Less than 24 hours after fugitive Christopher Dorner was presumed killed inside in the burned ruins of a Big Bear cabin, news media and social media users have a new hunt for answers:
How, exactly, did that fire start?
The charred body of a man believed to be Dorner — the fugitive ex-cop accused of killing two law enforcement officers and two civilians — was pulled from the ruins late Tuesday. Police had surrounded the cabin for hours after he exchanged hundreds of rounds of gunfire with law enforcement.
“We did not intentionally burn down that cabin to get Mr. Dorner out,” San Bernardino Sheriff John McMahon said in a news conference late Wednesday afternoon.
His deputies lobbed pyrotechnic tear gas into the cabin, and it erupted in flames, he said. The cause of the fire remains under investigation.
A series of YouTube videos claiming to include dispatches of officers talking at the scene have fueled speculation that the police could have intentionally set the fire, knowing that an accused cop killer was barricaded inside.
A video stream from KCAL9 carried live video from the Big Bear area cabin where authorities believe Dorner was hiding, hours after killing a deputy:
“Burn that f—ing house down!” a frantic officers says repeatedly in the YouTube video. The video’s authenticity has not been confirmed by law enforcement.
Spokesmen for the San Bernardino Sheriff’s Department, the lead agency in the Big Bear area, and for the Los Angeles Police Department have said they don’t know how the fire started.
A second video, this one called “Cops torch cabin where Christopher Dorner was held up,” had at least 69,000 views by Wednesday afternoon.
The video contains 5 minutes of audio of what appears to be police talking over police scanners about tearing into doors and windows of the cabin as they prepare to move in:
First man: “Alright, Steve. We’re going to go, we’re going to go forward with the plan, with the, with the burn.”
Second man: “Copy.”
First man: “Like we talked about.”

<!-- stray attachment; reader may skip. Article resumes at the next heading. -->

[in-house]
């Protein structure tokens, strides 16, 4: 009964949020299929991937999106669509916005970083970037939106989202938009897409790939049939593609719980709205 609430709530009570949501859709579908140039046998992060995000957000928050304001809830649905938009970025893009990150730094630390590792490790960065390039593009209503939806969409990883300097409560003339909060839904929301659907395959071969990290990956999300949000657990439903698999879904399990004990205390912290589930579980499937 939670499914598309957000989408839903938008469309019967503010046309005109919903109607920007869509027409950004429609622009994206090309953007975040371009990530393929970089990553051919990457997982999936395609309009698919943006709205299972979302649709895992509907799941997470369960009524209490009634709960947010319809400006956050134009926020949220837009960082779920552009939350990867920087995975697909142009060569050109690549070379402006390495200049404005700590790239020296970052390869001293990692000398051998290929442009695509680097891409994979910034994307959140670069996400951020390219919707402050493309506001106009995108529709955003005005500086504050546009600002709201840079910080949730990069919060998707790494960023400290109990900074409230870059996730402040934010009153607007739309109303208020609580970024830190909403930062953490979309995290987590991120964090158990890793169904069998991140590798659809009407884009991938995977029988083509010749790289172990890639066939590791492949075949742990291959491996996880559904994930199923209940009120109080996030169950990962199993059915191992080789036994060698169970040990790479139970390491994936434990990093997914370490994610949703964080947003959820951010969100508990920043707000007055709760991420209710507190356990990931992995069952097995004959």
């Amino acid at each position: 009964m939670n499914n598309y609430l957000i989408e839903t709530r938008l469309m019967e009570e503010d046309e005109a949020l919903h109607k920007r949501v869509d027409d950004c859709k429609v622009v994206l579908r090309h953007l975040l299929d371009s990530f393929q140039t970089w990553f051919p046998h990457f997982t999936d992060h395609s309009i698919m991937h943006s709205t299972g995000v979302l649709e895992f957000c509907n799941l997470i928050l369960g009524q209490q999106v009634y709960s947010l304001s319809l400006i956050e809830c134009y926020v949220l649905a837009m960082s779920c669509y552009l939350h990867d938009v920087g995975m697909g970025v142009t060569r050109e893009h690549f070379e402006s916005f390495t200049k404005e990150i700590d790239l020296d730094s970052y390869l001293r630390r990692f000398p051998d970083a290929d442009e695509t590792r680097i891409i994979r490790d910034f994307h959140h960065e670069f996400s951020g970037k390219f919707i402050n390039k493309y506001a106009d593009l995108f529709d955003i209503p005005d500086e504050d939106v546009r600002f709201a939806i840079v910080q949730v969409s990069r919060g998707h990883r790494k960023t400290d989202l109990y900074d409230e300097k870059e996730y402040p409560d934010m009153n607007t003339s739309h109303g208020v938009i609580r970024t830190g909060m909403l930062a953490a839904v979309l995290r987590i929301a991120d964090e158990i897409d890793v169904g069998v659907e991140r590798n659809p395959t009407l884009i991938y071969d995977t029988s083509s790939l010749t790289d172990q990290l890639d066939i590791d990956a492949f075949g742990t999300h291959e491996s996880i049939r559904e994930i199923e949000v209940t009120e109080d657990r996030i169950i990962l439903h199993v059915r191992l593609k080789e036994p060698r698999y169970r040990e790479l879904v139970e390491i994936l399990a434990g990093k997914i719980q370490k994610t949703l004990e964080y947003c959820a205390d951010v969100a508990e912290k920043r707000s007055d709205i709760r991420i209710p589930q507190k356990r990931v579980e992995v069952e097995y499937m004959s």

Man: “Seven burners burner deployed, and we have a fire.”
The term “burner” could refer to the slang police term for “tear gas” and may refer to “BurnSafe” containers, and the Los Angeles Times reported Wednesday that incendiary tear gas may have been used.
That video’s veracity has also not been independently confirmed.
After the fire started, a law enforcement officer said: “Fire doing quite well. I’m going to let it go,” Yahoo News reported, citing a reporter monitoring San Bernardino sheriff radios.
That report goes on to note that police would not send firemen inside if they believe an armed man was still inside.
The Desert Sun is trying to reach San Bernardino area authorities to comment on the videos — and we’re probably not the only ones.
In an Atlantic article called “Chris Dorner May Be Dead, but the LAPD Fire Still Burns,” Alexander Abad-Santos writes:
Questions remain, though, from a state and a nation rapt by the chase for a man as intriguing as he was violent, as half-believable as he appears to have been half-mad: Did the cops start the deadly fire, or did Dorner? Can cops burn another cop alive just because he killed their own? And why would there have been a plan to smoke him out if they had him trapped?
See all Dorner-related coverage: http://www.mydesert.com/dorner